NHS pa­tients ‘are put at risk’ in dirty pri­vate am­bu­lances

Daily Mail - - News - By Ben Spencer Med­i­cal Cor­re­spon­dent b.spencer@dai­ly­mail.co.uk

PRI­VATE am­bu­lance firms hired by strug­gling NHS trusts may be putting pa­tients at risk, a watch­dog warned yes­ter­day.

The Care Qual­ity Com­mis­sion said pri­vate am­bu­lances are of­ten dirty and un­hy­gienic, staff are not al­ways prop­erly trained, and some driv­ers do not even hold the cor­rect driv­ing li­cences.

Pro­fes­sor Sir Mike Richards, Eng­land’s chief in­spec­tor of hos­pi­tals, yes­ter­day wrote to ev­ery in­de­pen­dent am­bu­lance ser­vice in Eng­land warn­ing of ‘emerg­ing con­cerns’ about pa­tient safety. The let­ter, seen by the Daily Mail, warns them to shape up.

It iden­ti­fies ‘com­mon con­cerns’ about clean­li­ness, in­fec­tion con­trol, poor re­cruit­ment checks and un­safe medicines man­age­ment.

The let­ter said the prob­lems had arisen dur­ing re­cent in­spec­tions, adding: ‘We are con­cerned that th­ese might not be iso­lated find­ings.’

Of the 39 in­spec­tion re­ports into pri­vate am­bu­lance providers pub­lished over the past two years, 64 per cent have or­dered com­pa­nies to im­prove.

Two firms were stripped of their right to op­er­ate am­bu­lances be­cause they were so dan­ger­ous.

Ply­mouth Cen­tral Am­bu­lance Ser­vice lost its reg­is­tra­tion in De­cem­ber, af­ter it was found to be em­ploy­ing peo­ple who were not qual­i­fied to drive with blue lights. Records were not kept of the drugs given to pa­tients. Intrim Med­i­cal and Res­cue Ser­vices in Not­ting­hamshire lost its li­cence in Au­gust 2015, af­ter in­spec­tors found it was us­ing out-of-date drugs and its am­bu­lances lacked key equip­ment.

Sir Mike said: ‘Hav­ing in­spected around 20 per cent of the in­de­pen­dent am­bu­lance providers reg­is­tered in Eng­land, we are con­cerned that some may be putting pa­tients at risk. Pa­tient safety must be a pri­or­ity at all times.’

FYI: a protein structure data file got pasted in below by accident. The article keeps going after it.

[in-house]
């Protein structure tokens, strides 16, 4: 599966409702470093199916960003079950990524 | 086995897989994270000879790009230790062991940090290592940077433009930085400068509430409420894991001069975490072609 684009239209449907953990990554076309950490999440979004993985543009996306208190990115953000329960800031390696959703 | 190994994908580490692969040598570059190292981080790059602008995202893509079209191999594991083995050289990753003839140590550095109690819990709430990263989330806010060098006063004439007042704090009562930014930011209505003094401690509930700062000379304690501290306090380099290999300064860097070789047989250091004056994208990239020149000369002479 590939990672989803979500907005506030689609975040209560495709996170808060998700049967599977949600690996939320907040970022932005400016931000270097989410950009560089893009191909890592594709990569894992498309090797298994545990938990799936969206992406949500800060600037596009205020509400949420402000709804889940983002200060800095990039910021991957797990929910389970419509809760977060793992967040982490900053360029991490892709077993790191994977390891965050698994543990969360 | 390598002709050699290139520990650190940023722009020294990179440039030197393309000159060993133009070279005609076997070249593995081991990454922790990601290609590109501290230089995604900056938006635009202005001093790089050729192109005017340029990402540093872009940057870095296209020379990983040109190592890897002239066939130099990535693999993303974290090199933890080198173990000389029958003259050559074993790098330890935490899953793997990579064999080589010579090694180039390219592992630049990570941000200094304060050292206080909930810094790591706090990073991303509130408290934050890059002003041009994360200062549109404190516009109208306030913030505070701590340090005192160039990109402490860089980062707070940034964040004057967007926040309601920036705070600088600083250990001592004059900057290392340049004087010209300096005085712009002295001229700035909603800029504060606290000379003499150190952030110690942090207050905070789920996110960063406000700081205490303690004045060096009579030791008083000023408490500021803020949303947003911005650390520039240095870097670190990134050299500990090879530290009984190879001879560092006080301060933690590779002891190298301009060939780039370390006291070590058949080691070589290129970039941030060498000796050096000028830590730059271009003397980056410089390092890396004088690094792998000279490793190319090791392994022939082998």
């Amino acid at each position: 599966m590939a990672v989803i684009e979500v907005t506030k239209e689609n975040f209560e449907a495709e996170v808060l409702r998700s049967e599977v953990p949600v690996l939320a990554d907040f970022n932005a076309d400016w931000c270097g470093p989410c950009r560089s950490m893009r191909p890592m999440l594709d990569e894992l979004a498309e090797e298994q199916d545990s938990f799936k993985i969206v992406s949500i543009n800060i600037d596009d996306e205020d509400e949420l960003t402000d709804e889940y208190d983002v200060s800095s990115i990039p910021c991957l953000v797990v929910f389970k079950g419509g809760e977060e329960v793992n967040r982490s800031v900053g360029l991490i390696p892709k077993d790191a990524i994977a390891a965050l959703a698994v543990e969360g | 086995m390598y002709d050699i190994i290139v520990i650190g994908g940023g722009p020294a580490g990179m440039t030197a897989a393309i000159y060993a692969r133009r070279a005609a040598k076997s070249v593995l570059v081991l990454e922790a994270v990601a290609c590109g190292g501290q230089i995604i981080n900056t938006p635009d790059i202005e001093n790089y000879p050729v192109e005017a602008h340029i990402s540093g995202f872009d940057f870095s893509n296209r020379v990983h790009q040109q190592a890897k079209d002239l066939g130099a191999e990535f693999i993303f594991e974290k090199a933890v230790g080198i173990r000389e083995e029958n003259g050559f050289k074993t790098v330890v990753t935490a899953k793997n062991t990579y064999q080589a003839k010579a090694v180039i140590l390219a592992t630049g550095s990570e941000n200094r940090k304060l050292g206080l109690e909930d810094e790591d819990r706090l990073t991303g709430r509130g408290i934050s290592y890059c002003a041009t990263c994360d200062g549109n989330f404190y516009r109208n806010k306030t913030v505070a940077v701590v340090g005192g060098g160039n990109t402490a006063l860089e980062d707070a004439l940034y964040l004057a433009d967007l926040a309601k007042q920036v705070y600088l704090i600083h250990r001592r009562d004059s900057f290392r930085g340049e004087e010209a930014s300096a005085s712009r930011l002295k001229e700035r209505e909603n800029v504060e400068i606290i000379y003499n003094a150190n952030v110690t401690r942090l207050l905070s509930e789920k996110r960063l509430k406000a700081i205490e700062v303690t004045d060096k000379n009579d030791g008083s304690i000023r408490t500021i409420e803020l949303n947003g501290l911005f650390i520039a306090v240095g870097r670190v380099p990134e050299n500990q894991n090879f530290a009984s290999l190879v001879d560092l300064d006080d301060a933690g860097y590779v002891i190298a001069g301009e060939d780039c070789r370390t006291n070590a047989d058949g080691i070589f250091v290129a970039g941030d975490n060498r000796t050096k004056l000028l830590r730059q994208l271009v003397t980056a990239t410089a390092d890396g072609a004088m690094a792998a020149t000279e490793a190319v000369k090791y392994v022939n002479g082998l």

NHS am­bu­lance ser­vices are in­creas­ingly re­liant on pri­vate firms be­cause they can­not cope with the soar­ing vol­ume of emer­gency calls.

An in­ves­ti­ga­tion by the Daily Mail in Jan­uary found that the NHS is us­ing pri­vate crews to at­tend hun­dreds of thou­sands of calls, in­clud­ing the most serious life-threat­en­ing emer­gen­cies.

Last night paramedics’ unions de­scribed the sit­u­a­tion as a ‘horror show’, which is set to get worse as pres­sure on the NHS grows.

But Alan How­son, ex­ec­u­tive chair­man of the In­de­pen­dent Am­bu­lance As­so­ci­a­tion, said: ‘We fully sup­port the CQC in in­spect­ing pri­vate com­pa­nies – where they are not up to stan­dard they must be iden­ti­fied.

‘But I don’t ac­cept there is a wide­spread prob­lem. The am­bu­lance com­pa­nies they are pick­ing up tend to be very small op­er­a­tors – most com­pa­nies are do­ing very good work.’

Tougher rules on English lan­guage and med­i­cal skills tests for for­eign doc­tors would cut the rate of serious mis­takes they make by up to 50 per cent, a York Univer­sity study found.

‘A horror show’

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